Fifty-four areas nationwide have exceeded the 70% mark of their health care utilization, prompting the health department to raise their alert level to Level 4, the Department of Health (DOH) said on Saturday.

In a public briefing, Health Undersecretary Maria Rosario Vergeire said that as the trend of cases went upward, many areas escalated from the lower levels to the higher ones. Level 3 has 39 areas, while Level 4 has 54. 

“Pataas pa rin po ang trend ng ating mga kaso. Marami na po ang na-escalate na natin from Alert Level 1 lang dati ay naging Alert Level 3 or Alert Level 4… Sa Alert Level 3 may 39 areas po tayo, and as I’ve said a while ago, we have 54 areas in Alert Level 4,” she said.

(Our cases continue to rise. We have already escalated many areas from Alert Level 1 to Alert Level 3 or Alert Level 4…. In Alert Level 3, we have 39 areas, and as I’ve said a while ago, we have 54 areas in Alert Level 4.)

In Metro Manila, among the areas under Alert Level 4 are the cities of Las Piñas, Malabon, Makati, Marikina, Muntinlupa, Navotas, San Juan, Pateros, Quezon City, Taguig, and Valenzuela.

For the rest of the country, the Cordillera Administrative Region (CAR), Ilocos Region, Cagayan Valley, Central Luzon, Calabarzon, Bicol Region, Western Visayas, Central Visayas, Eastern Visayas, Northern Mindanao, and Soccsksargen, are also on the highest alert.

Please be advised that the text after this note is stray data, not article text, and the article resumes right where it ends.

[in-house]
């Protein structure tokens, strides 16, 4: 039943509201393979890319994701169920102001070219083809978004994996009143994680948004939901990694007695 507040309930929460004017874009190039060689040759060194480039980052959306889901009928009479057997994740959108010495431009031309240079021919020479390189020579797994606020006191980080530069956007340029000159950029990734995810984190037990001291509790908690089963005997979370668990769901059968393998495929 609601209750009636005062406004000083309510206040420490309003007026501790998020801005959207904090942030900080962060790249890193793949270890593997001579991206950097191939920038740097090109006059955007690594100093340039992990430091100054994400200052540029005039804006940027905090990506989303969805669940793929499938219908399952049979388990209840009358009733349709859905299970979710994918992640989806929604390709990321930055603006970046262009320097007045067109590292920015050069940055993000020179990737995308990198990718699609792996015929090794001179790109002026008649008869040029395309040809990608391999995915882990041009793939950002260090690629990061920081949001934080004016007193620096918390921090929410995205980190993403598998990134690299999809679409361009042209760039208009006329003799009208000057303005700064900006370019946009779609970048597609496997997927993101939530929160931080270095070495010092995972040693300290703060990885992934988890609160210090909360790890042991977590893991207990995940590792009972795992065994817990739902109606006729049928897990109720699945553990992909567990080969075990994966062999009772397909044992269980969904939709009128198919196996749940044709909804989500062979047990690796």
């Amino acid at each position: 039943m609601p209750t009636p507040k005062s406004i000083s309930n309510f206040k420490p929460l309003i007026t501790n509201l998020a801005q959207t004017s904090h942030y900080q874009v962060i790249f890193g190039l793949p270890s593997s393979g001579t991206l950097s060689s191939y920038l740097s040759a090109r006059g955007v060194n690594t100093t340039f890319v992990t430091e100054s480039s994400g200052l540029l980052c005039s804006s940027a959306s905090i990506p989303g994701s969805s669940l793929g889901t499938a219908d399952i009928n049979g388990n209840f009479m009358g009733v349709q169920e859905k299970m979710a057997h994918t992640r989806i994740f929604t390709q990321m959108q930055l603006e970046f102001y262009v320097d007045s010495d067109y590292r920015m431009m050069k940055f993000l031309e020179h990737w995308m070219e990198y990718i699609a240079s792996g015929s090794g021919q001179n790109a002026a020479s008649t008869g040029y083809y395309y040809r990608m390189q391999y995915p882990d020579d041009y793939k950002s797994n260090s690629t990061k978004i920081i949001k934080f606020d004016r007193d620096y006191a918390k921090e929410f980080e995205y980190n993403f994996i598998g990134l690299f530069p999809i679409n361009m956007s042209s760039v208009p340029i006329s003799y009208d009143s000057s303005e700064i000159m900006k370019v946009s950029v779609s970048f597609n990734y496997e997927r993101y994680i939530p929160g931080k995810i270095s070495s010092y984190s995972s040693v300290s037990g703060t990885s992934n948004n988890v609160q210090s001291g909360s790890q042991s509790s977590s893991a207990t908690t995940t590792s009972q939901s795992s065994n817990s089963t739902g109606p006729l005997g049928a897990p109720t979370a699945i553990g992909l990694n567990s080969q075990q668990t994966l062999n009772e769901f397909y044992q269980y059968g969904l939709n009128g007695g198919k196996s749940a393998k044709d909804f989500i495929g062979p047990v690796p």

Capacity expansion of hospitals is underway, according to Vergeire.

“We are now using covered courts; we are using function halls, conference rooms—kino-convert ho natin ‘yan para malagyan ng kama. Gumagamit po tayo ng modular hospitals, tents. Patuloy po ang pakikipag-ugnayan natin sa oxygen suppliers dito.”

(We are further expanding the capacity of our hospitals. We are now using covered courts, we are using function halls, conference rooms—we convert them for bed use. We also use modular hospitals and tents. We continue our communication with oxygen suppliers.”

The health department’s use of funds has been under scrutiny lately due to an annual report by the Commission on Audit (COA), which flagged the spendings for “deficiencies.” Dunston Chi Esquivel